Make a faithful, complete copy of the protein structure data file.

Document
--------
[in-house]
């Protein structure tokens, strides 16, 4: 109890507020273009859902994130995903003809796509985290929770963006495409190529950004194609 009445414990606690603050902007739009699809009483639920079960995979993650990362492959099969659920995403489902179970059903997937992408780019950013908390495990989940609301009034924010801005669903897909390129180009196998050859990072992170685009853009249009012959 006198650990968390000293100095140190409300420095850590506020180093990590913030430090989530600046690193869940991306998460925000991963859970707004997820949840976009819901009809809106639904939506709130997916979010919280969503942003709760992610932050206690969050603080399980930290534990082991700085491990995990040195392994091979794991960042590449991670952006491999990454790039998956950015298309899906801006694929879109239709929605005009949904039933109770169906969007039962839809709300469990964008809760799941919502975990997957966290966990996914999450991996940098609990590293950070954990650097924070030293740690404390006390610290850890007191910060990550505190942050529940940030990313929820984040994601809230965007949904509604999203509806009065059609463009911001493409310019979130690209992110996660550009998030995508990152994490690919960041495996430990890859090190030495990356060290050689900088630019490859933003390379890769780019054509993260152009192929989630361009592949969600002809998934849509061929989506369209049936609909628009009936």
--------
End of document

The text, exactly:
[in-house]
């Protein structure tokens, strides 16, 4: 109890507020273009859902994130995903003809796509985290929770963006495409190529950004194609 009445414990606690603050902007739009699809009483639920079960995979993650990362492959099969659920995403489902179970059903997937992408780019950013908390495990989940609301009034924010801005669903897909390129180009196998050859990072992170685009853009249009012959 006198650990968390000293100095140190409300420095850590506020180093990590913030430090989530600046690193869940991306998460925000991963859970707004997820949840976009819901009809809106639904939506709130997916979010919280969503942003709760992610932050206690969050603080399980930290534990082991700085491990995990040195392994091979794991960042590449991670952006491999990454790039998956950015298309899906801006694929879109239709929605005009949904039933109770169906969007039962839809709300469990964008809760799941919502975990997957966290966990996914999450991996940098609990590293950070954990650097924070030293740690404390006390610290850890007191910060990550505190942050529940940030990313929820984040994601809230965007949904509604999203509806009065059609463009911001493409310019979130690209992110996660550009998030995508990152994490690919960041495996430990890859090190030495990356060290050689900088630019490859933003390379890769780019054509993260152009192929989630361009592949969600002809998934849509061929989506369209049936609909628009009936």